Recently, I posted this article discussing the issue of assaults against healthcare workers, particularly nurses, on my Facebook page. It struck up some conversation and then ironically, it has come up this week in multiple discussions at work. According to the Advisory Board, an organization dedicated to research and best practice in health care, “About 25 percent of nurses experienced workplace violence in the last year…The health care sector makes up just 9 percent of the overall U.S. workforce—but it experiences nearly as many violent injuries as all other industries combined.”
Many, including myself, would tell you that this is likely just the tip of the iceberg. Nurses deal with inappropriate behaviors all the time and do not report them because it has become an expected part of the job. By this I mean sexual or abusive comments, groping, kicking, spitting, hitting etc. Unfortunately, the news only reports the most severe cases of assault where nurses are severely injured.
This issue is not new in the nursing profession. Ask nurses of any age and they will likely have some story of a time when they experienced physical or verbal violence. However, with changes to our healthcare system and insurance covered resources, the potential for violence in the healthcare setting is a daily reality.
Here are 15 tips for nurses and other care providers to protect themselves from assault and violent behavior:
- Be aware of and vigilant about your surroundings. It is easy for nurses to get caught up in the flow of their day. You need to pay attention to patients, visitors, vendors and anyone else that may be in your work area. Watch for behavior that seems off or just not right.
- Practice active listening. We are dealing with people who are often in very stressful and challenging situations. Emotions related to receiving a diagnosis, the fear of the unknown in regards to their health, and the financial strain that can be caused by a hospitalization or extensive testing, can be unpredictable.
- Get training in de-escalation and self defense. Many organizations offer this kind of training. In fact, there are some states that have put requirements in place for such training. If your organization does not offer this, take initiative to seek out classes.
- Be cognizant of your uniform. Long hair should always be pulled back to decrease the chance of it being pulled (not to mention that long hair falling over a patient is just gross). Minimize wearing dangling jewelry as this can be pulled or used as a strangulation device.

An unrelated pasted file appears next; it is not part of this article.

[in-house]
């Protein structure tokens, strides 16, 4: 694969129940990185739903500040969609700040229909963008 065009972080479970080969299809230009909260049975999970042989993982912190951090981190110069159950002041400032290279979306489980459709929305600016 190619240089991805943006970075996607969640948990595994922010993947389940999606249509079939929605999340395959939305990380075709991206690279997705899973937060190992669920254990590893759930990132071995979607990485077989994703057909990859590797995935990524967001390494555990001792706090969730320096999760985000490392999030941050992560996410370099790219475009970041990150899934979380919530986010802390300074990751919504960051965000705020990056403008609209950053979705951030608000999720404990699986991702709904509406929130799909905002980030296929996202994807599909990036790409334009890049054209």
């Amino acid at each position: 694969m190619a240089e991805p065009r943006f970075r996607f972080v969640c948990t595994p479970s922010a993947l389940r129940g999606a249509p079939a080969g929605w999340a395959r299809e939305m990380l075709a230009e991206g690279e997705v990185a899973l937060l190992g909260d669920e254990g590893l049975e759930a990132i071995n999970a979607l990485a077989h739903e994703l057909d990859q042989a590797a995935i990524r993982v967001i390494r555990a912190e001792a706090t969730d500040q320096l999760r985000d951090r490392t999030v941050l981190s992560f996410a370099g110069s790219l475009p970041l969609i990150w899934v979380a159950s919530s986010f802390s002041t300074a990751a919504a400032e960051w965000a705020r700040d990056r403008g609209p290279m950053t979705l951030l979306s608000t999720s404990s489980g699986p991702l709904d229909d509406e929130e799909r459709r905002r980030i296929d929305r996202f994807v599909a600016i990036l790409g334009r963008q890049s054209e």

- Learn body language and body positioning techniques. There are ways you can position yourself to still make someone feel that you are there to care for them, but yet allows you to quickly move out of harm’s way should that situation arise.
- Have a plan for patients known to have the potential for violence or verbal assault. There have been many times where I have told my staff to partner when dealing with certain individuals. Usually these are the patients who may have a tendency to accuse caregivers of misconduct. If patients have violent tendencies, security should always be involved.
- Be timely and consistent with medication regimens. This is particularly important for dementia patients and those with psychiatric disorders.
- Understand that there is always a reason behind bad behavior, but do not let these reasons prevent you from setting boundaries. This may be difficult with patients who have dementia or some sort of other cognitive impairment. However, for the rest of the patient population, boundaries and a well understood plan of care are vital to providing safe care.
- For patients with dementia or cognitive impairment, engage the family or caregivers from their skilled nursing facility. Those who care for the individual on a daily basis will be able to provide you with techniques to help manage their behaviors.
- Be consistent with behavior management techniques from shift to shift. Inconsistency in behavior management can lead to manipulative behaviors setting staff up for unsafe situations.
- Know how and when to call a staff emergency. This is just as important as knowing how to initiate a code blue or rapid response call.
- Have mock situations where you practice working through scenarios dealing with violent behavior.
- Always, always, always listen to your gut. If something doesn’t fee right, let someone know. Nurses have a good gut and that intuition is crucial to safety.
- Always report issues to leadership. An organization’s leadership team has a duty to put measures in place to keep its associates safe. By reporting any kind of assault, no matter how minor you think it may be, the leadership team will be able to identify how processes and protocols can be improved to ensure safety.
- Safety should always trump everything else. Patient experience is a top priority, however, no one should ever tolerate abuse or assault for fear of a bad survey.
As mentioned above, healthcare organizations have a duty to provide a safe environment for their associates. As providers, however, we should not wait until an event occurs before we are proactive in learning how to protect ourselves. Unfortunately, this is a growing problem and we need to do all we can to keep ourselves and our other patients and families safe.
Do you have an experience you would like to share or thoughts on this topic? Please feel free to share below.